Another aspect to be highlighted regards the correlation between the reduction in the BES and the increase in the blood levels of DHA. In other words, the supplementation with omega 3 played an important role in reducing craving for chocolate. Some studies assert that this craving increases when people stop ingesting that omega, remaining for about two weeks [27]. Increased levels of anxiety are also observed under those circumstances [28,29]. They can increase even further when the individuals are exposed to smell or images of chocolate [30,31].

Finally, high performance liquid chromatography (HPLC) detected higher concentrations of DHA-fraction of omega 3 only in the group which received flaxseed oil. Consequently, we can conclude that the experimental group ingested the capsules regularly, and that the placebo group followed the instruction not to change their diet during the period of the study. Even though our sample was small, the results seem to be promising to mitigate chocolate craving and consumption.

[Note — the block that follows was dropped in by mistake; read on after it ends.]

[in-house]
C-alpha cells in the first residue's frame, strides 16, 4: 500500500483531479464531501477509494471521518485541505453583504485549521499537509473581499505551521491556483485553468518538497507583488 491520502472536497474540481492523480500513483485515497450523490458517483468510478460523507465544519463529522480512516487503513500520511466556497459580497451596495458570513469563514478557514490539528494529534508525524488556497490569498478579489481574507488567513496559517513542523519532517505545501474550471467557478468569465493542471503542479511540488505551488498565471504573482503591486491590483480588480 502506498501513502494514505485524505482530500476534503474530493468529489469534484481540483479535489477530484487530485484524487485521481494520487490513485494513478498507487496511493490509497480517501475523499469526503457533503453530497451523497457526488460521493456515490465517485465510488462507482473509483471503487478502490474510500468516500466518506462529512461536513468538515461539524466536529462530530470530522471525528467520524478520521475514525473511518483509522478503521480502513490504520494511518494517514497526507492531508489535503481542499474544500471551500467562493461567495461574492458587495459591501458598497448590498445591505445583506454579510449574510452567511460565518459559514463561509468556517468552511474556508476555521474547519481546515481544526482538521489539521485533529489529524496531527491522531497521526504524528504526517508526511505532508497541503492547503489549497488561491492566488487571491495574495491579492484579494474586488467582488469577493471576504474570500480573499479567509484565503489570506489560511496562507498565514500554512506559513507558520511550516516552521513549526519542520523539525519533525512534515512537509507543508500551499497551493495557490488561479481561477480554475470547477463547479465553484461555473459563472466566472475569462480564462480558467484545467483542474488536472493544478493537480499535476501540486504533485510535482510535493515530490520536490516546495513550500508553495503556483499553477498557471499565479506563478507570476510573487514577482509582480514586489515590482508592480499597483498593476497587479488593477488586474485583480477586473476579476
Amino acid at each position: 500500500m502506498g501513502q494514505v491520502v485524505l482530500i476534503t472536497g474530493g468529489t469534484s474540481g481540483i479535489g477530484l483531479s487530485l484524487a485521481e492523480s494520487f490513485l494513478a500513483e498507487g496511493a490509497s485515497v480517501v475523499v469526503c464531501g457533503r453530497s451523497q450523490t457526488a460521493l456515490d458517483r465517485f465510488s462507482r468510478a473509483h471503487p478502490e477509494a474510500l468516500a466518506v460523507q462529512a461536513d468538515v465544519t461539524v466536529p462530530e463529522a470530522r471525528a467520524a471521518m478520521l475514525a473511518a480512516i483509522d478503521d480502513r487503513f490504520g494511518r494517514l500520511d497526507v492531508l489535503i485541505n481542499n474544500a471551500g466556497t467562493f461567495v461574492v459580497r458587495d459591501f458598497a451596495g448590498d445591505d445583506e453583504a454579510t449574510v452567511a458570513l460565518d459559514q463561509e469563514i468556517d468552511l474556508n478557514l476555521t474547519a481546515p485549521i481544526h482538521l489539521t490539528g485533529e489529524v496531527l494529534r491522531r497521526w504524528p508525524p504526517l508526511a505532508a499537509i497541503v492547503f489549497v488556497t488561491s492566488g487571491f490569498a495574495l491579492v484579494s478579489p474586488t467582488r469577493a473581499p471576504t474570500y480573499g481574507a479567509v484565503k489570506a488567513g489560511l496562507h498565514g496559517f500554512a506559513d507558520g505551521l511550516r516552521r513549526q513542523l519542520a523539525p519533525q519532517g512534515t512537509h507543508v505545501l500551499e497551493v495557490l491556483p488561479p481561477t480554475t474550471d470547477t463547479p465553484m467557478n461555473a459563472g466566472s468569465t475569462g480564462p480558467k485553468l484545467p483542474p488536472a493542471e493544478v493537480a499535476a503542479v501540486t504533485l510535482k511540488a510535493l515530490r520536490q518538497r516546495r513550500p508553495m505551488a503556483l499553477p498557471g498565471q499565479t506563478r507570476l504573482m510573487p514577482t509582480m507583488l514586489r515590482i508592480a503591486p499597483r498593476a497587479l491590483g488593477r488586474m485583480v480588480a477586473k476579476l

Fundacao de Amparo a Pesquisa do Estado de Sao Paulo (FAPESP), Associacao Fundo de Incentivo a Pesquisa (AFIP) and Conselho Nacional de Pesquisa (CNPq).

Clinical Trial Information: Ethical approval: # 0695/10; Clinical Trials # NCT01391624.

  1. Bruinsma K, Taren DL (1999) Chocolate: food or drug? J Am Diet Assoc 99: 1249-1256.

  2. Frings D, Eskisan G, Spada MM, Albery IP (2015) Levels of craving influence psychological challenge and physiological reactivity. Appetite 84: 161-165.

  3. Heinz A, Beck A, Grusser SM, Grace AA, Wrase J (2009) Identifying the neural circuitry of alcohol craving and relapse vulnerability. Addict Biol 14: 108-118.

  4. Weiss F, Ciccocioppo R, Parsons LH, Katner S, Liu X, et al. (2001) Compulsive drug-seeking behavior and relapse. Neuroadaptation, stress, and conditioning factors. Ann N Y Acad Sci 937: 1-26.